“Can” is the operative word here — as in “a third party candidate can be elected president.” It theoretically can happen, but it won’t. Does the president believe that Chinese and Russian sanctions will “snap back” if Iran cheats? If he does, he is frighteningly out of touch with reality. Nor will European sanctions likely snap back. French and German companies are already negotiating deals with the Iranian regime.

11. Obama: “Unfortunately, we’re living through a time in American politics where every foreign policy decision is viewed through a partisan prism. … before the ink was even dry on this deal, before Congress even read it, a majority of Republicans declared their virulent opposition.”

As usual with Obama, opposition to his policies is “partisan.” But support for his policies is nonpartisan.

12. Obama: “The bottom line is, if Iran cheats, we can catch them, and we will.”

That is not the bottom line. The bottom line is that Iran will cheat, we won’t always catch them, and the Obama administration will likely have little inclination to call Iran out on it. In fact, the Iranians are already cheating. As Bloomberg reported last week:

“The U.S. intelligence community has informed Congress of evidence that Iran was sanitizing its suspected nuclear military site at Parchin, in broad daylight, days after agreeing to a nuclear deal with world powers.”

There are so many loopholes that we will awaken one day to find out that Iran is testing nuclear weapons just as North Korea did after signing its nuclear agreement with the United States.

13. Obama: “Third, a number of critics say the deal isn’t worth it because Iran will get billions of dollars in sanctions relief. Now, let’s be clear. The international sanctions were put in place precisely to get Iran to agree to constraints on its program. That’s the point of sanctions. Any negotiated agreement with Iran would involve sanctions relief.”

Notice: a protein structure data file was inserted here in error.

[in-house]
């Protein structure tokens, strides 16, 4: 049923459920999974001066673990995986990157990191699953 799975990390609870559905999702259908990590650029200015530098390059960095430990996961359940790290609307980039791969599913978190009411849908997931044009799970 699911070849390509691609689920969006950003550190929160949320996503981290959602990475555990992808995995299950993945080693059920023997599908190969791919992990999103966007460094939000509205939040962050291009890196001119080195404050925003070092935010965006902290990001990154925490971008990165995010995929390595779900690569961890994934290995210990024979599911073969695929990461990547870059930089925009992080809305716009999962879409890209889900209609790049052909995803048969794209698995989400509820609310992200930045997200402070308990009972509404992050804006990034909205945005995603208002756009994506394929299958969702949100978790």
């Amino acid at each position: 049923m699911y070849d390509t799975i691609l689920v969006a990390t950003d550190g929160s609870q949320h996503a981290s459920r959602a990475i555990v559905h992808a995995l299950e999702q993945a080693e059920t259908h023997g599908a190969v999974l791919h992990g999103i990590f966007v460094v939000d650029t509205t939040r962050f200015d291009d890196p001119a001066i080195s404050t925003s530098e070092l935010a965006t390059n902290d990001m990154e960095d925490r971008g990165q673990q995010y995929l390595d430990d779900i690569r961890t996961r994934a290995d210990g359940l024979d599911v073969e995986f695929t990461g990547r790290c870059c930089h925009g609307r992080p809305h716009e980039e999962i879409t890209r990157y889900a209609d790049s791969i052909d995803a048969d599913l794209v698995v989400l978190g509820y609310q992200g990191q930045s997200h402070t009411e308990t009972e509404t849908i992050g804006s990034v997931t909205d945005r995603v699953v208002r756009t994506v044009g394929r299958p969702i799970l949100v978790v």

If the United States had held firm for anytime/anywhere inspections, Iran would either have agreed to such inspections or, if not, sanctions might well have remained in place. Our European allies were on board. As recently as June, French Foreign Minister Laurent Fabius was warning that “a possible nuclear deal with Iran risks sparking a nuclear arms race in the Middle East unless the agreement grants international inspectors access to Iranian military sites and other secret facilities. … The best agreement, if you cannot verify it, it’s useless.”

But the U.S. is led by a president who wanted any agreement, even a useless one.

14. Obama: “Our best analysts expect the bulk of this revenue to go into spending that improves the economy and benefits the lives of the Iranian people.”

Even if that is what happens, this money massively strengthens the Iranian regime. But everyone knows that much of the $40 billion to $140 billion to be released will go to Hamas, Hezbollah, the Houthis in Yemen and other pro-Iranian terror groups.

15. Obama: “Contrary to the alarmists who claim Iran is on the brink of taking over the Middle East, or even the world, Iran will remain a regional power with its own set of challenges.”

Every country — whether free or a police state — has “its own set of challenges.” That point is meaningless. But it is hardly “alarmist” to fear Iran seeking to dominate the Middle East and helping to prop up anti-American regimes around the world. It is already doing so in Latin America.

16. Obama: “We will continue to insist upon the release of Americans detained unjustly.”

Well, that’s reassuring. If the U.S. president and secretary of state couldn’t even get Iran to release four illegally imprisoned American citizens in exchange for the ending of sanctions and a porous nuclear agreement, how will he get them released now?

17. Obama: “Just because Iranian hard-liners chant ‘Death to America’ does not mean that that’s what all Iranians believe.”

This comment is noteworthy — for its naiveté. Of course not all Iranians believe in death to America. But the Iranians who don’t believe in it are irrelevant in Iran, just as good Germans were irrelevant in Nazi Germany and good Russians were irrelevant in the Soviet Union. All that matters in a police state is what the regime believes.

18. Obama: “It’s those hardliners chanting ‘Death to America’ who have been most opposed to the deal. They’re making common cause with the Republican caucus.”

Likening Iranians who chant “Death to America” with Republicans may be a new low in American presidential rhetoric. 

And it’s not just mean-spirited. It’s factually wrong. If anyone is “making common cause” with the Iranian hard-liners, it is Obama and his supporters. The hard-liners in Iran want sanctions dropped and to be able to continue their pursuit of nuclear weapons. Now they can. 

19. Obama: “As members of Congress reflect on their pending decision, I urge them to set aside political concerns.”

So do those of us who oppose the Iran nuclear agreement. But it’s the Democrats who cannot set aside political concerns. Let’s be real: If a Republican president had negotiated this deal, the vast majority of Democrats would oppose it — and so would the vast majority of Republicans.